On Sunday, Canadian Prime Minister Justin Trudeau faced questions about allegations that he had groped a young woman at a music festival in British Columbia 18 years ago.

At an event for steel and aluminum workers at Regina in western Canada, a reporter asked Trudeau, 46, to address the allegations.

“I remember that day in Creston well. It was an Avalanche Foundation event to support avalanche safety. I had a good day that day. I don’t remember any negative interactions that day at all,” he said, nodding and smiling to reporters.

The allegations against the prime minister, who has said he has “no tolerance” for sexual harassment, recently resurfaced when popular political commentator and Trudeau critic Warren Kinsella tweeted a picture of the editorial June 6 with the hashtag #MeToo. His tweet was later picked up by various outlets, including Breitbart.

The allegation

In 2000, an unsigned editorial appeared in the Creston Valley Advance, a community paper. The editorial suggests Trudeau, then a 28-year-old teacher, groped a young, female Advance reporter covering the Kokanee Summit Festival in Creston, British Columbia. The annual festival was raising funds for the Avalanche Foundation, in which the Trudeau family became active after Michel Trudeau, the prime minister’s brother, died in an avalanche in Kokanee, the National Post reported.

The name of the reporter involved remains unknown. According to the National Post, she is no longer in journalism.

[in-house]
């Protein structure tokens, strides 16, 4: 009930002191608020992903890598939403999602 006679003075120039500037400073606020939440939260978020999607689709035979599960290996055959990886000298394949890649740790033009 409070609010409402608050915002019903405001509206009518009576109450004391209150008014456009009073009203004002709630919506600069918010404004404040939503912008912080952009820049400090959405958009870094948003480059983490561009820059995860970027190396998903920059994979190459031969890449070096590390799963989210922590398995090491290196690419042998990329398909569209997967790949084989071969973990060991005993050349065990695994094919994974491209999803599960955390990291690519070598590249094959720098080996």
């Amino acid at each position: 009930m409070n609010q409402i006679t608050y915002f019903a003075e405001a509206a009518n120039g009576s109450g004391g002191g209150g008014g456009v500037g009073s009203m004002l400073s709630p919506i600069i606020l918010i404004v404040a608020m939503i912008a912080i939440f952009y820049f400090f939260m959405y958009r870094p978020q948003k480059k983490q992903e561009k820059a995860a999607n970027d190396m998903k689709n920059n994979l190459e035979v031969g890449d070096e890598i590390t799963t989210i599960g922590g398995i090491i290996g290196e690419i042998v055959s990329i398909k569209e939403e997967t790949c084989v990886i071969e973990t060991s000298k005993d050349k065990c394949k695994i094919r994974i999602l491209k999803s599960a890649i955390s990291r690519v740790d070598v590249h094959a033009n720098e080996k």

The Creston editorial did not include details of the alleged groping incident but wrote that the reporter involved felt “blatantly disrespected” and that Trudeau allegedly apologized a day later for “inappropriately handling” her. Response to the editorial at the time was “muted,” a former publisher of the paper said.

The Advance’s publisher at the time told the Canadian Broadcasting Corp. this week that she recalled talking to the reporter involved in the incident.

“My recollections of the conversation were that she came to me because she was unsettled by it,” she said. “She wasn’t sure how she should proceed with it because of course we’re talking somebody who was known to the Canadian community.”

Addressing the accusations

Trudeau’s response on Sunday mirrored a statement given by a spokesman for the prime minister’s office in early June.

“As the PM has said before, he has always been very careful to treat everyone with respect,” spokesman Matt Pascuzzo, reiterated this message. “He remembers being in Creston for the Avalanche Foundation, but doesn’t think he had any negative interactions there.”

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